March 30, 2007
Hello from Namche Bazar, where we layed over for the day and enjoyed the
sights. We awoke to a beautiful clear day surrounded by massive peaks and warm
sun. Most of the group went for a hike on the ridge above town, where a
panoramic view of Everest, Nuptse, and Ama Dablam opened up before us, their
lucky viewers. True to form for the Himalaya, we enjoyed a perfect clear
morning, and rolling clouds in the afternoon. Some of the group hiked over the
hill and into the small village of Khumjung, where they visited the Hillary
school, founded by Edmund himself, which provides education to the kids of
several surrounding villages. We enjoyed high mountain air and Sherpa tea for
several hours before dropping back into Namche, a useful acclimatization hike
and a pleasantly mellow day.
In the afternoon we were delighted with the arrival of our own little
Argentine-tasmanian devil, Willie Benegas. He entertained us with stories from
home, and he says he's tired from hiking all the way from Lukla, but he won't
sit down, so we don't believe him. Most of us are well-acclimatized and
enjoying the bits of rest, along with the exercize. We have an impressive
line-up of Sherpa staff, and Tshering gave us some incredible number facts
today. To begin, 50 yaks and 15 porters were sent to base camp before us, last
week. These loads are to stock camp and prepare it for our arrival, and six
weeks of, well, basing there (hence the name base camp.) On the day we arrived
in Lukla and set about arranging gear, another 35 porters were employed to go
ahead of us to base camp for a delivery including: the group's climbing gear,
high altitude clothing and equipment, food, and all kinds of miscellaneous
items. Along with that, every day we share the trail with 10 of our own yaks
and 25 porters who are carrying the equipment we use daily, including all the
food our kitchen staff cooks for us each day.
Our head chef is Yubaraj, his first assistant is Laxmi. The other kitchen
helpers are Raaj, Rudra, Yaas, Sangey, Kitam, Lalbahadui, and Pasang. These
guys are behind the scenes, but we get an occasional shy smile when we thank
them. Throughout the day we are joined in our hiking with several more Sherpas,
most of them from Lukla. They skip through the group keeping us all in sight
and teaching us about their lives. Tshering is heading up the trekking
portion, and Lakpa is heading up the climbers. Their faithful assistants are
another Lakpa, Nima, Ramesh, Jangbu, Pandu and Sagar. It's an enormous group
effort to get a few trekkers along the trail, and a few climbers on the
Jaime is helping us with our Nepali vocabulary, that which he remembers from
his study abroad in Kathmandu seven years ago! Impressive memory, especially
at high altitude. Patricia's favorite word is "bistari," which means "slow."
Why the Sherpas taught her this word, we'll never know, but suffice it to say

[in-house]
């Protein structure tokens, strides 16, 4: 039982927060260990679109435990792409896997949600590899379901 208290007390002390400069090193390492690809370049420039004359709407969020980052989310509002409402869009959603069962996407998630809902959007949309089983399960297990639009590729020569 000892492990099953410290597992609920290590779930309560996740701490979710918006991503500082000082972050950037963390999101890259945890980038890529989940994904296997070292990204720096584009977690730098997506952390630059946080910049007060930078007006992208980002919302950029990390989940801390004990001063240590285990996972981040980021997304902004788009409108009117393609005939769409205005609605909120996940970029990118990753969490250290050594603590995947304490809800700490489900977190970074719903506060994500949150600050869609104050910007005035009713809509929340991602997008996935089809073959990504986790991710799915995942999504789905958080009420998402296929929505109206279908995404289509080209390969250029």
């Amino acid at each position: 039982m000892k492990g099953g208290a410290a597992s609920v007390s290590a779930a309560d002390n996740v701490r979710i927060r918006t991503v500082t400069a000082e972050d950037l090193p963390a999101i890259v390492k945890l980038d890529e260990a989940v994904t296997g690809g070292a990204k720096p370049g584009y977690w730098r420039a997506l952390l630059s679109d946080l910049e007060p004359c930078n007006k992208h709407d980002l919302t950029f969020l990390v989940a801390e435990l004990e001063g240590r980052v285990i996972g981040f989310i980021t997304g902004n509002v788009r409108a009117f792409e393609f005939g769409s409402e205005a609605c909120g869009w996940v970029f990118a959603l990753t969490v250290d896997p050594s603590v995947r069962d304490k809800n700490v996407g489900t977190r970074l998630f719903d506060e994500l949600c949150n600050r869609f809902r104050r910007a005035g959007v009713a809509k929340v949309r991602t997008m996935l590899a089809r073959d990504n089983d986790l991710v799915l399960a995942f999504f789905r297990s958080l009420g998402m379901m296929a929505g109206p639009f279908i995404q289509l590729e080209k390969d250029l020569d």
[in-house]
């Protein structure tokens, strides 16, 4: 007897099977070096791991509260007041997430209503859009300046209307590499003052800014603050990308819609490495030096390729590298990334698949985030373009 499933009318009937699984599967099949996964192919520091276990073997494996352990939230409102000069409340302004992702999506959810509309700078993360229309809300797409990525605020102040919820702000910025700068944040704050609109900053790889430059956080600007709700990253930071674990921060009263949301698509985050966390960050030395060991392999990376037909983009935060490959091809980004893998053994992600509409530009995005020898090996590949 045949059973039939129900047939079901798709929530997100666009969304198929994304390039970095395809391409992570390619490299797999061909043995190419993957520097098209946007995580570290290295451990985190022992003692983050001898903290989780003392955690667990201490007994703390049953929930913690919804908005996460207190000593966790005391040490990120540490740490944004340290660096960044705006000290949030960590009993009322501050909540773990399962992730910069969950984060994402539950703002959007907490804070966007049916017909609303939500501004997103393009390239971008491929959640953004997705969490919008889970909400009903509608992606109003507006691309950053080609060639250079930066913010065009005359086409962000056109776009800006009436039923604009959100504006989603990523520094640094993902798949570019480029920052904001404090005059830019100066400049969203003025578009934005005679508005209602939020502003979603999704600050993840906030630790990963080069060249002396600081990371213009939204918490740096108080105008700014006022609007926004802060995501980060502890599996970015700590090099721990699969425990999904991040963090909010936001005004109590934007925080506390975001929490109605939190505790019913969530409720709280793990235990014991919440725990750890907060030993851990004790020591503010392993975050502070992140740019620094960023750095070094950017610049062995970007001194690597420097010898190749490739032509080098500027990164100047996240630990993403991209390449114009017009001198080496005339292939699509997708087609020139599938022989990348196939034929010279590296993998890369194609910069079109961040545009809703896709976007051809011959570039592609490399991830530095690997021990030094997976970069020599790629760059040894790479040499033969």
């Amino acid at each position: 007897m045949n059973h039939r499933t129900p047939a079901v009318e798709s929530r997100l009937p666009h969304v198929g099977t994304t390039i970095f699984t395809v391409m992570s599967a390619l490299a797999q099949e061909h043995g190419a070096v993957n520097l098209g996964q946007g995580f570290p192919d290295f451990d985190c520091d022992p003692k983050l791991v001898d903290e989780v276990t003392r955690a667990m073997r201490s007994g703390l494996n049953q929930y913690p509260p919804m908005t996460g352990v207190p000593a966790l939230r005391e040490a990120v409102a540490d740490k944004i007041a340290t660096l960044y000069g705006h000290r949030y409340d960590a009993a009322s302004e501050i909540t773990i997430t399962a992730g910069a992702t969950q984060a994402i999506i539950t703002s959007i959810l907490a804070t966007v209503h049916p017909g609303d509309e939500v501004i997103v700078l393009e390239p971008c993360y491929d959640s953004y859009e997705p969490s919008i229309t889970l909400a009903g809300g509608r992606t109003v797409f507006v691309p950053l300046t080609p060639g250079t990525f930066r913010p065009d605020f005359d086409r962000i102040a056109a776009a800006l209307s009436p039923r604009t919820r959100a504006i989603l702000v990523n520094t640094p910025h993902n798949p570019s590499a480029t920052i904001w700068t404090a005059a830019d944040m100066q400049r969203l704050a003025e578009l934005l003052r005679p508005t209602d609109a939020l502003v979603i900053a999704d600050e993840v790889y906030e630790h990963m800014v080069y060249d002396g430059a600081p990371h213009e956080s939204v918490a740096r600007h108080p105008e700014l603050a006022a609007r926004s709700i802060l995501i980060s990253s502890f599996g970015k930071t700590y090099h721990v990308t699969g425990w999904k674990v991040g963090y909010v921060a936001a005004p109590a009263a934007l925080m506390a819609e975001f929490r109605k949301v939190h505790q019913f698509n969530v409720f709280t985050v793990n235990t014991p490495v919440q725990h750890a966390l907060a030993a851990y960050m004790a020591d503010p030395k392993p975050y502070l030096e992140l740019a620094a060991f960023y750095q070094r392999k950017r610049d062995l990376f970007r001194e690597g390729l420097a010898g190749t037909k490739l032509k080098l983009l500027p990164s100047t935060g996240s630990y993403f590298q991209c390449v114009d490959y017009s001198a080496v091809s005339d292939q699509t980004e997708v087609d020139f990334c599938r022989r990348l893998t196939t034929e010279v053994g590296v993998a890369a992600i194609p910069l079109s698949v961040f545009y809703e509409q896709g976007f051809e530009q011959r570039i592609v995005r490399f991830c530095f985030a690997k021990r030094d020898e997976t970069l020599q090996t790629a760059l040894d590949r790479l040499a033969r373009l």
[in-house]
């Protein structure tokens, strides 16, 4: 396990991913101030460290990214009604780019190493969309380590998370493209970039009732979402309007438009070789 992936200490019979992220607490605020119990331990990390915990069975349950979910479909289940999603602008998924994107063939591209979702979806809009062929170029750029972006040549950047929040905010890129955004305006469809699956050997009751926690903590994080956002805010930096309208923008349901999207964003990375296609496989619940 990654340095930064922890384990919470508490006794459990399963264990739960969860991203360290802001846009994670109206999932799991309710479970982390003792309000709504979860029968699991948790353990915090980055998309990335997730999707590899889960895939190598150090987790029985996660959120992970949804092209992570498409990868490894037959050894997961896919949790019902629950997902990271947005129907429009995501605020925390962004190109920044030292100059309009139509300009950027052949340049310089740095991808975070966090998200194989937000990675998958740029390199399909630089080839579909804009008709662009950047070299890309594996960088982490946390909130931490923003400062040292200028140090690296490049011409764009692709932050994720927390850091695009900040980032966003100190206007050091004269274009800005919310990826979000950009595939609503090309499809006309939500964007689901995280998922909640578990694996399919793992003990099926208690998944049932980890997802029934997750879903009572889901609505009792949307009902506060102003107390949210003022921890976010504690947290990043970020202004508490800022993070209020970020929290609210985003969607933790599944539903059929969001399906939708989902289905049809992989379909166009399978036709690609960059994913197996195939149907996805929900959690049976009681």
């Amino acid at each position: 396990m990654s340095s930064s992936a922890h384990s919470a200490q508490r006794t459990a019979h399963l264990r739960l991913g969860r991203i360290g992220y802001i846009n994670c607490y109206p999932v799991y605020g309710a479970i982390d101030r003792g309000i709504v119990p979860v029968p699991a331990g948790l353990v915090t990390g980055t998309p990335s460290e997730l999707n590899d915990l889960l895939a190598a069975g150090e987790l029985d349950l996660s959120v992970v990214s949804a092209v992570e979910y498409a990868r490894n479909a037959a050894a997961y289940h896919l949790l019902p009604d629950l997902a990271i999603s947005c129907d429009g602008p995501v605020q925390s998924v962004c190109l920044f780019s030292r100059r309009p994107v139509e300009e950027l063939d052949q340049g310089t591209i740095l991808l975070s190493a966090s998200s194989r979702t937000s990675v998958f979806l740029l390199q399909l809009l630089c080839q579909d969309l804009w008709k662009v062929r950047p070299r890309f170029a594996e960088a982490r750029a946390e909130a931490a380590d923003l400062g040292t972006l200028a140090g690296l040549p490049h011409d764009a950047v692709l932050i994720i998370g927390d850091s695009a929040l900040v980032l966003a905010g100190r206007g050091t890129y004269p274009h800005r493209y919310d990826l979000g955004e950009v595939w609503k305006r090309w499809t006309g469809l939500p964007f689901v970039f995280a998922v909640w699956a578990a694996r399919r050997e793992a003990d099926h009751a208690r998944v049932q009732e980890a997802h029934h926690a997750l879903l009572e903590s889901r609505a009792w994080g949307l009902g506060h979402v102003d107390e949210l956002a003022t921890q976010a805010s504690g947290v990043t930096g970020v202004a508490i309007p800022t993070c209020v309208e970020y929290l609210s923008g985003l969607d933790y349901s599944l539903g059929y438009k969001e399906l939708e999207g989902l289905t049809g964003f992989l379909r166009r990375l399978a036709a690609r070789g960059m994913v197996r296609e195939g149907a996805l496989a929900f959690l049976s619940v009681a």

she is a strong hiker and delightful company. She and Mark can handle any
conditions here, after the two years they spent in a small village in the
Ukraine as Peace Corps volunteers. With such interesting company, we haven't
yet run out of stories to tell, but there's still 8 weeks to go for some of
us, so we'll see how that holds up! All is well tonight and we'll check in
again tomorrow. Signing off...
March 29, 2007
Hello to all of you from all of us! We write to you from colorful Namche Bazar,
11,300 feet above the sea in a beautiful side valley of the Dudh Khosi river,
high in the Himalaya where we are blessed to find ourselves. The sun is just
setting and the people in town are tucking away into their blue-roofed homes
for the night. We are all warm and happy and hiking well.
Another beautiful day, beginning with warm tea and washing water at our tents
and in our rooms. Brian won the sleeping contest last night, logging an
intimidating 12 hours. Erin might be his biggest contender, as yet
undetermined. Mark from Scotland won the best sport award, when he was told by
Mustafa, upon their arrival in Namche, that this was some random small
village, and Namche was another two hours away. Mark was geared up and ready
to go when we all ratted out Mustafa, who thought it was a good surprise for
Mark. Mark thought an equally good surprise would be a snake in Mustafa's
sleeping bag, so Mustafa is on highest alert.
Big hugs going out from our Norwegian friends: to Bjorn's mom for her
birthday, and from Anne and Birgitte to their dad! Simon is fascinating us
with tales of medical wonders, and Trond is tireless in capturing our
adventure on film, then running to catch up. Hearty stock we've got here on
the trail, but every porter and Sherpa on the trail puts every one of us to
shame, carrying loads sometimes twice their body weight- no kidding. They make
this large-scale expedition possible for us, so here is a cyber-world thanks
So what did we do today? We left Phakding after another fabulous meal by our
local kitchen staff, and wasted no time in gaining a little elevation. Our
first stop was in Monjo where we entered Sagarmatha National Park. Sagarmatha